It is sometimes forgotten that a job interview is a two-way process; yes, a representative of the interviewing company will ask the bulk of the questions, but there is also ample opportunity for the candidate to put forward their own queries and find out what will be expected, when, why and how.
For every unsuccessful candidate there is also probably a jobseeker who receives a job offer but declines it, because their own questions about the job were not answered satisfactorily. Granted, posers about pay and holidays are no-nos, but digging into the qualities of the company and what it can offer are fair game, and if alarm bells ring it might be time to escape.
So when the process winds down and you are asked if there is anything that you would like to know from the interviewer, try one or more of these questions:
How Will Feedback be Delivered?
If your potential boss stares back at you blankly, then tread carefully. Without fair praise or constructive criticism you will struggle to gauge your progress, and establish where room for improvement exists. The correct answer may include regular scheduled appraisals with clear methods for evaluation and resolution perhaps based on the employeeâ€™s job description. The question shows that you will be keen to learn and improve, and act on mistakes, before you have even started. The process can also include regular periods of self-evaluation, as this piece from MarketingUpdate advises.
What Will be Expected of me in the First 3 Months/6 Months?
You should have some idea of what will be required but this gives you a chance to promote yourself as a person.
Donâ€™t expect an answer such as â€œgood timekeeping and attitudeâ€ because that is expected in any job. Aim to find out more concrete, tangible targets, and unless they are outrageous or totally unexpected, show how satisfied you are with the reply â€“ and your confidence in meeting those expectations should you be given the role. Askmen suggests these ways of fitting in well and perhaps even getting a pay rise in the first three months.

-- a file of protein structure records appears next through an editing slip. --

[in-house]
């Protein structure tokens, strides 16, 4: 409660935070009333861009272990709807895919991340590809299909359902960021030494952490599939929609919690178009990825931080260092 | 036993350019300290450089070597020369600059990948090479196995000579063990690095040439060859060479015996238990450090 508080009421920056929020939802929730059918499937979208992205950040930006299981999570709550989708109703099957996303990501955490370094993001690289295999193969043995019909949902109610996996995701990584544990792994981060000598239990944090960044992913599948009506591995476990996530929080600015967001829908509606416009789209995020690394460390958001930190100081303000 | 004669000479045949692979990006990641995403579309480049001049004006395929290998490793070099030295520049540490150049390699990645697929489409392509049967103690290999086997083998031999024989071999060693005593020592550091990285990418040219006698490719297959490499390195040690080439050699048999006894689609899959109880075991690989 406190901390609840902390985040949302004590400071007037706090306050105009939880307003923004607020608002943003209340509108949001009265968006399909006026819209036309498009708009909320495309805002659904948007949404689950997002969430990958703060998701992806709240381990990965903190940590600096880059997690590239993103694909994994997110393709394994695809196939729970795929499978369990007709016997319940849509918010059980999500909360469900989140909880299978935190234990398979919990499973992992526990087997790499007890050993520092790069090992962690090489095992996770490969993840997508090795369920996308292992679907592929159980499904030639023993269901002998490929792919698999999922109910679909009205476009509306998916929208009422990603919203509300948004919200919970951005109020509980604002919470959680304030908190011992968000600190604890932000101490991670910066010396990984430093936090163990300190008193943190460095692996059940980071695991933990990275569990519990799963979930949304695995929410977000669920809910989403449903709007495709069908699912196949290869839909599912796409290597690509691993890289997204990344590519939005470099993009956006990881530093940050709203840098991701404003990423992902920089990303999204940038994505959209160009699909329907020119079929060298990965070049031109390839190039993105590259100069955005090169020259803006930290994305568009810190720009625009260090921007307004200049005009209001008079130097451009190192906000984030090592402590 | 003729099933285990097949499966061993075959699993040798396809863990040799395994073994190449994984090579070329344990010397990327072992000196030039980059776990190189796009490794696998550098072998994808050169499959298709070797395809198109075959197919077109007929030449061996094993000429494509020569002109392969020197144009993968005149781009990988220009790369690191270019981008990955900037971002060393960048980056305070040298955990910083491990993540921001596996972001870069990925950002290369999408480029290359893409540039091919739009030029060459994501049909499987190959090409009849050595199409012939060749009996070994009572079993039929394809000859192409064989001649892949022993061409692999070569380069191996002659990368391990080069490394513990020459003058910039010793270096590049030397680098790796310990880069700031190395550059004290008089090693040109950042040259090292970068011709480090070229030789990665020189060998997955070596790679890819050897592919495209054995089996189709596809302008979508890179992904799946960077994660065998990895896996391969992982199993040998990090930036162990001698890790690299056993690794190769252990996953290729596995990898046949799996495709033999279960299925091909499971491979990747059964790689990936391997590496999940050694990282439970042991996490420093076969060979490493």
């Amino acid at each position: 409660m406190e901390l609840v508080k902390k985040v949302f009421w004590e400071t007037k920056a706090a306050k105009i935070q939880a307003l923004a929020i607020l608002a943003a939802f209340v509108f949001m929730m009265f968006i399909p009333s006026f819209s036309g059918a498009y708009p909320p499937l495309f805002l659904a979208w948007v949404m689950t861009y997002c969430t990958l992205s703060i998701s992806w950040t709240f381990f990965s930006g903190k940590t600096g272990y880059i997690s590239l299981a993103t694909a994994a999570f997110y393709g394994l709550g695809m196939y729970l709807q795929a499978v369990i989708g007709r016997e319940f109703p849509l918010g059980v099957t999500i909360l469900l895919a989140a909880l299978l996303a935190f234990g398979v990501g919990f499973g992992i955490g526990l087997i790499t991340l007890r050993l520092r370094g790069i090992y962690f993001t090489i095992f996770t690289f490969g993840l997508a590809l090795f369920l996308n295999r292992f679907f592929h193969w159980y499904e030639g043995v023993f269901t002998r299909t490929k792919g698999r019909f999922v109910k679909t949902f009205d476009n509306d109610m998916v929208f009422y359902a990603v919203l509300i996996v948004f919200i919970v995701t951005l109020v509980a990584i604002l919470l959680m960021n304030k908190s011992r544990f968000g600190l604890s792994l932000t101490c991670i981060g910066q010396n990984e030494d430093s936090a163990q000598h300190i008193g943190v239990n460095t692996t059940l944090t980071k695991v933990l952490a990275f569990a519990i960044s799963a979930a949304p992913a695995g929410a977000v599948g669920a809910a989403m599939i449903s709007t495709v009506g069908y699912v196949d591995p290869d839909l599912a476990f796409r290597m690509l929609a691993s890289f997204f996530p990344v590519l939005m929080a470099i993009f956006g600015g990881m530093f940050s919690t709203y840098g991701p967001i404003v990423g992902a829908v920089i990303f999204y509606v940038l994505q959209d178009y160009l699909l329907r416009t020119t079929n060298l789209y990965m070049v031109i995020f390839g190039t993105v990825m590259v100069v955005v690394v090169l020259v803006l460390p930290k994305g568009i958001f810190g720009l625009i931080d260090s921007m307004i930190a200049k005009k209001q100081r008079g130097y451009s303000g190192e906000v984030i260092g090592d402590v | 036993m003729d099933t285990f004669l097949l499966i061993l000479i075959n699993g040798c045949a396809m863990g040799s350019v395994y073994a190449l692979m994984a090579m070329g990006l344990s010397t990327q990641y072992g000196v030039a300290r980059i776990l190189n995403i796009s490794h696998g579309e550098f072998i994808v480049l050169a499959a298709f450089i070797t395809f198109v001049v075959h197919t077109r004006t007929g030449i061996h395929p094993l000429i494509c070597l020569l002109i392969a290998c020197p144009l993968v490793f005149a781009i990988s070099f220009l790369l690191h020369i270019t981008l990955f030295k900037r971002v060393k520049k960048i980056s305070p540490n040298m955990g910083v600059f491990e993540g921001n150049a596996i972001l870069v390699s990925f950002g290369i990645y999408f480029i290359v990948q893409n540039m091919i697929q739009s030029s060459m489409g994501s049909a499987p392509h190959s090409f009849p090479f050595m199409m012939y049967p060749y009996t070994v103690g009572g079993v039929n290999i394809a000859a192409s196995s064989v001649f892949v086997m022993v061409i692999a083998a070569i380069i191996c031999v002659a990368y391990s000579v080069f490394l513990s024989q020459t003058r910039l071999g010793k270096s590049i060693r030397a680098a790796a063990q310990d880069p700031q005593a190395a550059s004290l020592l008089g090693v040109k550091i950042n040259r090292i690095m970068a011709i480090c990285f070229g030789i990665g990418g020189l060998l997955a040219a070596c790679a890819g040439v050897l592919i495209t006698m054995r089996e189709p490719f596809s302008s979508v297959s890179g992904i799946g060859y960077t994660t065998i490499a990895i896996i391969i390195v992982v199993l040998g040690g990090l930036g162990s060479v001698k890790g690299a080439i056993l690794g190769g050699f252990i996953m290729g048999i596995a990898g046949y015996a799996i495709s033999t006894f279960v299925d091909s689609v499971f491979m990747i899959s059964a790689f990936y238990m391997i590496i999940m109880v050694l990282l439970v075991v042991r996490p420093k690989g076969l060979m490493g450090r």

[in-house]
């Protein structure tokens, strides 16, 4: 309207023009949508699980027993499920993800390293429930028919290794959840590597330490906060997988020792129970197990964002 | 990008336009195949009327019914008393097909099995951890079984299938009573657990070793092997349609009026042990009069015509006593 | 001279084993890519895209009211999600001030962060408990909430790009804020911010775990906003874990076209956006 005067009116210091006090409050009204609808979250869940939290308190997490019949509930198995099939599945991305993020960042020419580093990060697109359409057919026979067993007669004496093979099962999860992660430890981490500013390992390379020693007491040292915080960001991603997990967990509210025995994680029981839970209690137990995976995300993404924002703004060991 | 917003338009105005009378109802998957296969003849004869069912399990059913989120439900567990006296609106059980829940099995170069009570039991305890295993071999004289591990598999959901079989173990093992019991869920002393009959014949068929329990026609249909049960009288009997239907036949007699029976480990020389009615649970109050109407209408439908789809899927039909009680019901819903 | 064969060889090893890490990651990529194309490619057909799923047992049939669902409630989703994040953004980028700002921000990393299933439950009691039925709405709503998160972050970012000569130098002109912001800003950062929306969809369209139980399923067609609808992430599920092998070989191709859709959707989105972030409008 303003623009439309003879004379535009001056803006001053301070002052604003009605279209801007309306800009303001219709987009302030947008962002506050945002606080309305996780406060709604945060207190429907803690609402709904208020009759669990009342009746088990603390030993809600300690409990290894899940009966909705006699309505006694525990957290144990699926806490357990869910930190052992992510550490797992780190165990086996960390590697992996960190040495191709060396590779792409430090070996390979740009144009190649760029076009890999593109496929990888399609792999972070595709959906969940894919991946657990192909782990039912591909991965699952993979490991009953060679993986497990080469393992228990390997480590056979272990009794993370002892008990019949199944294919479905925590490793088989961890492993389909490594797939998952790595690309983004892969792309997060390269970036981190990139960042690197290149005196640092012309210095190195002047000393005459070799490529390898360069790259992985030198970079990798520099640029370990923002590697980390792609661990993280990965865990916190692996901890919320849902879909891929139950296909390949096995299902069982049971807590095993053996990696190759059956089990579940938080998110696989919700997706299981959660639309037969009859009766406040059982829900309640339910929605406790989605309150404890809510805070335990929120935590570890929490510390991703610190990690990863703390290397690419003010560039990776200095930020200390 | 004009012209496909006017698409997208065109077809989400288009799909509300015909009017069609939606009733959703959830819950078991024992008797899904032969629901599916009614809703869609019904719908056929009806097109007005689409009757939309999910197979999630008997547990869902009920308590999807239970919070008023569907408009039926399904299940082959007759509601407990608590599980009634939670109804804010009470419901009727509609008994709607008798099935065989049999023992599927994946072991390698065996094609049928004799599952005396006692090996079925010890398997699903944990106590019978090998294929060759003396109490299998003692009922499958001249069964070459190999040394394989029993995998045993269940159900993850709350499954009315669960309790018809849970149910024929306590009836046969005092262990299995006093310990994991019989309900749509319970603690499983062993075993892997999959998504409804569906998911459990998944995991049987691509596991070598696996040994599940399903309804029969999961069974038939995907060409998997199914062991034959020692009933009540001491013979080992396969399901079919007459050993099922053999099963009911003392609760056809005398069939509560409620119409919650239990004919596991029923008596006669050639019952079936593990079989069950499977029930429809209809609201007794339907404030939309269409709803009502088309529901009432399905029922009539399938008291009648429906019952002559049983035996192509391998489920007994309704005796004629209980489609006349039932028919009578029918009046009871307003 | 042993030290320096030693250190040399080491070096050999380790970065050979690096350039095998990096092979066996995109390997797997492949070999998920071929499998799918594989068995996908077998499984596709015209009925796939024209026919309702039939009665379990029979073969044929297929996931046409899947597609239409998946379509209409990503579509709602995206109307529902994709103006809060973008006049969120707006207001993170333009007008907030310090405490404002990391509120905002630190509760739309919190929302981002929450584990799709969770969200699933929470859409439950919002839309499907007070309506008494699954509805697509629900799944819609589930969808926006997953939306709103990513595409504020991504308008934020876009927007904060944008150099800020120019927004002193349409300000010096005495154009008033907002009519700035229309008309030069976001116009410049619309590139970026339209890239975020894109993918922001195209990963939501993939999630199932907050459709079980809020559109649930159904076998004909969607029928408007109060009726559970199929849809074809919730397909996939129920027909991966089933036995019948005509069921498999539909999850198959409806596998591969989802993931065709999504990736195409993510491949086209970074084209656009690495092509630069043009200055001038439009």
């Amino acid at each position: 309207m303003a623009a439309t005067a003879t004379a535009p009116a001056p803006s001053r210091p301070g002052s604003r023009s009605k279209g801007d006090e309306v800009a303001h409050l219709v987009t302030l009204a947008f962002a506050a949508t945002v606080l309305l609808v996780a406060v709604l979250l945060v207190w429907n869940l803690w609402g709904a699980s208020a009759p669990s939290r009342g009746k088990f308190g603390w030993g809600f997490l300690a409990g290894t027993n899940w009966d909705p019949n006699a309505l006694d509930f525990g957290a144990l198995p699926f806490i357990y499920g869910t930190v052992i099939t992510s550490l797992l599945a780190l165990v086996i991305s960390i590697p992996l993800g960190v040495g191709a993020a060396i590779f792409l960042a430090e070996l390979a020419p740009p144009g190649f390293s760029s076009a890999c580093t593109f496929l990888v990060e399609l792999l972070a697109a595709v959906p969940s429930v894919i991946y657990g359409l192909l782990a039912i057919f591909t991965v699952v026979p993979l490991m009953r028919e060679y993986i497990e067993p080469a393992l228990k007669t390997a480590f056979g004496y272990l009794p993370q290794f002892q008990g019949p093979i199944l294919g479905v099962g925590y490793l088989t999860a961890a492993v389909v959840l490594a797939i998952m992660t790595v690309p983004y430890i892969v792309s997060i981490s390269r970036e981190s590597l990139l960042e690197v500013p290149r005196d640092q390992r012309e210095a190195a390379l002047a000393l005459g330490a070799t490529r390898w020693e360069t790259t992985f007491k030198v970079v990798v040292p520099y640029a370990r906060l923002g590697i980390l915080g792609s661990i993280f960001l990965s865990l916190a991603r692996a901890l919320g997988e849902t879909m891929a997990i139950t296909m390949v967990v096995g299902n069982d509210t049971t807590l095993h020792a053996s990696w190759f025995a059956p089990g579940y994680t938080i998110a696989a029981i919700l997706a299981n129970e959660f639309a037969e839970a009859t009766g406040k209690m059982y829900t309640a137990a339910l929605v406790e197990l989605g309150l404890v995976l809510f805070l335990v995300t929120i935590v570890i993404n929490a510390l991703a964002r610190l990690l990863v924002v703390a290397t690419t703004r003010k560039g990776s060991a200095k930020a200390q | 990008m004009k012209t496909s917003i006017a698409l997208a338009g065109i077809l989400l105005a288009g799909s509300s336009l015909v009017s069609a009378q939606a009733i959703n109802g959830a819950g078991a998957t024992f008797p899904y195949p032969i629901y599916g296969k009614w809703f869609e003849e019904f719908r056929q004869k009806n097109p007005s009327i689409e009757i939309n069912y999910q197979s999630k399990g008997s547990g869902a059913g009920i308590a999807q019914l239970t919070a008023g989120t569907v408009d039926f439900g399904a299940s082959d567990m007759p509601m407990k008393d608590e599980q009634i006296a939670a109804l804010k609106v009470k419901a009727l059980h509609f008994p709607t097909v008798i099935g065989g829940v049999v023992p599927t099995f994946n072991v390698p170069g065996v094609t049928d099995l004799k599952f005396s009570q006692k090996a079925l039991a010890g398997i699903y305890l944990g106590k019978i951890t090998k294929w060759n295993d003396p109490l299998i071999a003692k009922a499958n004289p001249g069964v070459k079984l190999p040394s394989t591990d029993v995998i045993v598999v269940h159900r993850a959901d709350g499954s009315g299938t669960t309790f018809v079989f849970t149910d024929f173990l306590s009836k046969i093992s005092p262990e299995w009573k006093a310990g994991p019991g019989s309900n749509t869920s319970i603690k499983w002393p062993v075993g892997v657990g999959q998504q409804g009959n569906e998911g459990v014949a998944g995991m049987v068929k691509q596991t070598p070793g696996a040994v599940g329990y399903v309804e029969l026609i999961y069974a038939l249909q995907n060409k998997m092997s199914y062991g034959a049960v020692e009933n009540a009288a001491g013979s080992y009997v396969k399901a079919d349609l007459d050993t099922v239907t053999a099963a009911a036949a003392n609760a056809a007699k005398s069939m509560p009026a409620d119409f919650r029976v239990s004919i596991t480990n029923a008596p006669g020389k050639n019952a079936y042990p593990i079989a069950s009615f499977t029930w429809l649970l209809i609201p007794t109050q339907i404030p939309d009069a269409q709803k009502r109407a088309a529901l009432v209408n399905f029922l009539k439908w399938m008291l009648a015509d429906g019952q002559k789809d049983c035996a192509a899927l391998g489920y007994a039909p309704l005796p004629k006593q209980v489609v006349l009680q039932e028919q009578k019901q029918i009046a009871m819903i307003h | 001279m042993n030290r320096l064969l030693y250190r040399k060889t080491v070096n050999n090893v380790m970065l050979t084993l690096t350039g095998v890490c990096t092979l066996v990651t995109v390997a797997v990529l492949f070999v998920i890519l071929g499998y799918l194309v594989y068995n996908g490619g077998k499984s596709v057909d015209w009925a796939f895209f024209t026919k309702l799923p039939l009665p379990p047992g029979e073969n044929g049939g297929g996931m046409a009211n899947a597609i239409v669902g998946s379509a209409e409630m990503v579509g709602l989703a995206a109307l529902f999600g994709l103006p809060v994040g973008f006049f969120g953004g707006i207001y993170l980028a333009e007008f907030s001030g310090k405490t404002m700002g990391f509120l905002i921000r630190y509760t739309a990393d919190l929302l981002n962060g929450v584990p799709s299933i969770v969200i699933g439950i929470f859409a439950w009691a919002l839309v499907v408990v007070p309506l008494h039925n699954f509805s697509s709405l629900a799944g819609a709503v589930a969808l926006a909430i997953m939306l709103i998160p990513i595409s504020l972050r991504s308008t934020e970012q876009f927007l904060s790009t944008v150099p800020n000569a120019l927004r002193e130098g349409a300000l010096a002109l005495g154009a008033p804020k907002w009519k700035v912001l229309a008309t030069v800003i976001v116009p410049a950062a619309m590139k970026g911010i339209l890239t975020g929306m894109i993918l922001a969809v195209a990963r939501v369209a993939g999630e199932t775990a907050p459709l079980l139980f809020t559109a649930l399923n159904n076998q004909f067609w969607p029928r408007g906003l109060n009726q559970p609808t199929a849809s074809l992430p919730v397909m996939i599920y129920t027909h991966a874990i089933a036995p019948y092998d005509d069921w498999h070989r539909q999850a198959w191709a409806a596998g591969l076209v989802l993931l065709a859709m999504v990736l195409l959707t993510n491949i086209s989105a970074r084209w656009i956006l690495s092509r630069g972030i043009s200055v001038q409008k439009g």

Where do you see This Company Heading?
The great answers are expansion; more customers; new initiatives and technology. There are many negative answers and your boss might put a spin on it, or might be brutally honest, but if youâ€™ve read the trade press or local news, or when youâ€™re trying to find a job with jobstoday or other online options, you may have a fair idea of the answer already.
So your question â€“ and the answer – shows that youâ€™re either keen to join a company travelling in the right direction, or that youâ€™re a strong piece of the solution in turning the company around.
What Happened to my Predecessor?
Who knows what the answer will be: â€œHe was fired for incompetenceâ€; â€œShe left to join a global companyâ€; â€œYouâ€™re talking to himâ€. If they left under a veil this is your chance to assure a potential employer that you will be better. But whatever the reason, showing that youâ€™re interested in how your role came about is an interesting way of finding out what typically happens to those in your role â€“ an early statement of ambition.
What do Employees do in Their Spare Time?
Some bosses wonâ€™t have a clue and wonâ€™t care, and that might not be an issue for you â€“ but some will have taken the time to find out what makes their employees tick. By asking this question, you are showing that you want to socialise and fit in with your co-workers-to-be, and hopefully fit in well.
Bosses say that the most disappointing part of an interview is when a candidate fails to ask any questions. Enter the room armed with knowledge, but also an unanswered question or two, and you may stand out from the crowd.